The difference between rats and mice isn't just "rats are bigger," although that is true. Rats are usually five to 10 times bigger than mice. They are, however, both rodents and have several similar characteristics, such as characteristic teeth, whiskers, poor eyesight, and heightened other senses.
The differences are striking, however. Mice, for example, are curious in the extreme and will explore everywhere. Traps are much more effective against mice, rather than against rats, who are much more cautious than their smaller brethren. If you put out a rat trap at all, a rat will avoid it at all costs until it becomes familiar with it. Therefore, a good strategy for trapping rats is to place unset traps without bait in the paths they usually traverse. The same holds true for kill traps and Havahart® traps. Once a rat "knows it's there," the rat will begin to treat it as a part of the landscape and will cease ignoring it. That's when to bait the trap.
The dangers posed by mice and rats are also different. Mice seldom carry disease, but they poop everywhere, and their poop can infect food and other consumables in the home. Rats, on the other hand, can carry several terrible diseases, such as leptospirosis. This disease can cause liver and kidney damage, and you can get it just by cleaning up rat pee and poop. Their bites can spread Lymphocytic choriomeningitis, which is a form of encephalitis. You haven't seen it much in the last 750 years, but the bubonic plague is a rat-borne disease, too, even if it's the fleas on the rat that carry it and not the rat itself.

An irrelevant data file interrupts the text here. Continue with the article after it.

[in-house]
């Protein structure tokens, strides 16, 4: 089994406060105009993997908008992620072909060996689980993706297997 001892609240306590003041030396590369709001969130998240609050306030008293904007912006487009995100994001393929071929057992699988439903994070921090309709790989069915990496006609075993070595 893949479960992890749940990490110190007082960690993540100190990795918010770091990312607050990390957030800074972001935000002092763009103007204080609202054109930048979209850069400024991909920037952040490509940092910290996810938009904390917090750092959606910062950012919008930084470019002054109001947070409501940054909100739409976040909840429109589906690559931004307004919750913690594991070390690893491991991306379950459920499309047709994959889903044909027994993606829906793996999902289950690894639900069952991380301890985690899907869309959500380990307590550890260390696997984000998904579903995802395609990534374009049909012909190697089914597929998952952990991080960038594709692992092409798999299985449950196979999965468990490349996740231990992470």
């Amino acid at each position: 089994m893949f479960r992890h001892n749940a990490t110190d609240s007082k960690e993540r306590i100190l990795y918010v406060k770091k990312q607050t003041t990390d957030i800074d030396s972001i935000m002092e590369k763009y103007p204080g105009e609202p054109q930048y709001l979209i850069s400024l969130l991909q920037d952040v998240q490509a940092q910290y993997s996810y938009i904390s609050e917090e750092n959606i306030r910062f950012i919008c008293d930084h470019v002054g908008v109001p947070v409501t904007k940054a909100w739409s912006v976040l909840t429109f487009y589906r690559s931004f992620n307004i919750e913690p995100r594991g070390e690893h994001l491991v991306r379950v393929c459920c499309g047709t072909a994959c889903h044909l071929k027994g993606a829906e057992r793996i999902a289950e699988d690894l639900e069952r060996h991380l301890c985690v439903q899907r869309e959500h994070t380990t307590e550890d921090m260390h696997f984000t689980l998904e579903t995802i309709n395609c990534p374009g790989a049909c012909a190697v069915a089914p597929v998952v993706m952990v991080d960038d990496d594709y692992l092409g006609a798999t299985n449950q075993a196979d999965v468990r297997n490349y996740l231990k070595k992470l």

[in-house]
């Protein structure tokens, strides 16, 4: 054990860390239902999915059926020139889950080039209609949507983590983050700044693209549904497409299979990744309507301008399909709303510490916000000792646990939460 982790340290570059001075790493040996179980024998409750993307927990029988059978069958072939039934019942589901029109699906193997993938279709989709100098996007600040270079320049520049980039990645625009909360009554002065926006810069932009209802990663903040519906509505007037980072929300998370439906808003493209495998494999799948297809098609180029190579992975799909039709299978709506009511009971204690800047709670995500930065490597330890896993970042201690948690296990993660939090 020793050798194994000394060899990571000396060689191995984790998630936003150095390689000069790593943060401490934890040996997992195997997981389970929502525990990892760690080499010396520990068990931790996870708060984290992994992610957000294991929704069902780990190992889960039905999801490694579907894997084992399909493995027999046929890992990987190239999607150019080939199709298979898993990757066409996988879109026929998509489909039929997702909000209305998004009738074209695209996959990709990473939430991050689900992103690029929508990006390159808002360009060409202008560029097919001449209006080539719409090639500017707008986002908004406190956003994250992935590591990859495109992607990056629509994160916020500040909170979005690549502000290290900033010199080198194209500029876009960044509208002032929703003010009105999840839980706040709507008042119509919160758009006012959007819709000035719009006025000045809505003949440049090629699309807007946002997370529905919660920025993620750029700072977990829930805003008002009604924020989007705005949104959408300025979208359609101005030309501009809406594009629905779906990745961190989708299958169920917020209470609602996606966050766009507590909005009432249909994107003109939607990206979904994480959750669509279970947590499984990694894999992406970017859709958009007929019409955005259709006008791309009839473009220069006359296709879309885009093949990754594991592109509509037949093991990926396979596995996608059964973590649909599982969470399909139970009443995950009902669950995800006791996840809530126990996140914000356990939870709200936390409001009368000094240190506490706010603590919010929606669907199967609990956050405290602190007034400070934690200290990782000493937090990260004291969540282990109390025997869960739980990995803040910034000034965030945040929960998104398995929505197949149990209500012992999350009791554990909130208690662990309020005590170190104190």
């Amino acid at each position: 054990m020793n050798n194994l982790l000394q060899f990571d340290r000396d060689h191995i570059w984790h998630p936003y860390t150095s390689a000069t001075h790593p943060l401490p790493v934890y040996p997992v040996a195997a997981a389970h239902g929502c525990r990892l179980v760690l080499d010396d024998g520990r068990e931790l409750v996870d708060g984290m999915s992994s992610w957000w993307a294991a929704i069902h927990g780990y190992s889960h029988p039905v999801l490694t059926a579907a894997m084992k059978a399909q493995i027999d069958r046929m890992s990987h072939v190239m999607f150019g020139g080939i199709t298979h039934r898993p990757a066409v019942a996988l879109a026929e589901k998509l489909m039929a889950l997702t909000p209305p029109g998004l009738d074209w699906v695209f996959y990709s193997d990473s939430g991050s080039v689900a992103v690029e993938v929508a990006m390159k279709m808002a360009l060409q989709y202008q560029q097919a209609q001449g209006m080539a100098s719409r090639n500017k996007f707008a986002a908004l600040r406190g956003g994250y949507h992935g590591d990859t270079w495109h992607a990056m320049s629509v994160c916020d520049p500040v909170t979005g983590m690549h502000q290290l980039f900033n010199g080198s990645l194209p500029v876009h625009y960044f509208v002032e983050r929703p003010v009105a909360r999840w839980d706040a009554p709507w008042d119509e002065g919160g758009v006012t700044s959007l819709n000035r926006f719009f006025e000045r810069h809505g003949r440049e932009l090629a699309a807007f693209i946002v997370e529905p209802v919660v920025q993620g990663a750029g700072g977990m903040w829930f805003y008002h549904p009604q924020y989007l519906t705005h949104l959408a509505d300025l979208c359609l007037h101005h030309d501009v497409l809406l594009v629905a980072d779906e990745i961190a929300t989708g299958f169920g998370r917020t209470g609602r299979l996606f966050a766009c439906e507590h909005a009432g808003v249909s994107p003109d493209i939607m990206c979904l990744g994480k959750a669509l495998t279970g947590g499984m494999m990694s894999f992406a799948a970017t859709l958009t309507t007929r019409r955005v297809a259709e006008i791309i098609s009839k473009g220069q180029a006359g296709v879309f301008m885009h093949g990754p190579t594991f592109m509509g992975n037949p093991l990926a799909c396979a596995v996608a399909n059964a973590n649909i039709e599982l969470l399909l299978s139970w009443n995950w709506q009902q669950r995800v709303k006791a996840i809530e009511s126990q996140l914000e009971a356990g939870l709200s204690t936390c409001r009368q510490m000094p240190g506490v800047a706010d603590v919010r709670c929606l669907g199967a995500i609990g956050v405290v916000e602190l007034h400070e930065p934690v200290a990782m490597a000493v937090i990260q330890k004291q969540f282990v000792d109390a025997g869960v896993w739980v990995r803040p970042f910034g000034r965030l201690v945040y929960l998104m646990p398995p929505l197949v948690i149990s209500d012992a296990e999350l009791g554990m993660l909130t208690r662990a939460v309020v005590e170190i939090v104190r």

Remember, even though mice don't usually carry disease, it's never a good idea to approach or handle any wild mouse or rat. Rodents that are cornered will fight fiercely and bite accordingly. They also reproduce very quickly, so a "couple of rats" can turn into an infestation almost before you know it. Because of the danger of disease, it's always advisable to engage a professional to get rid of them.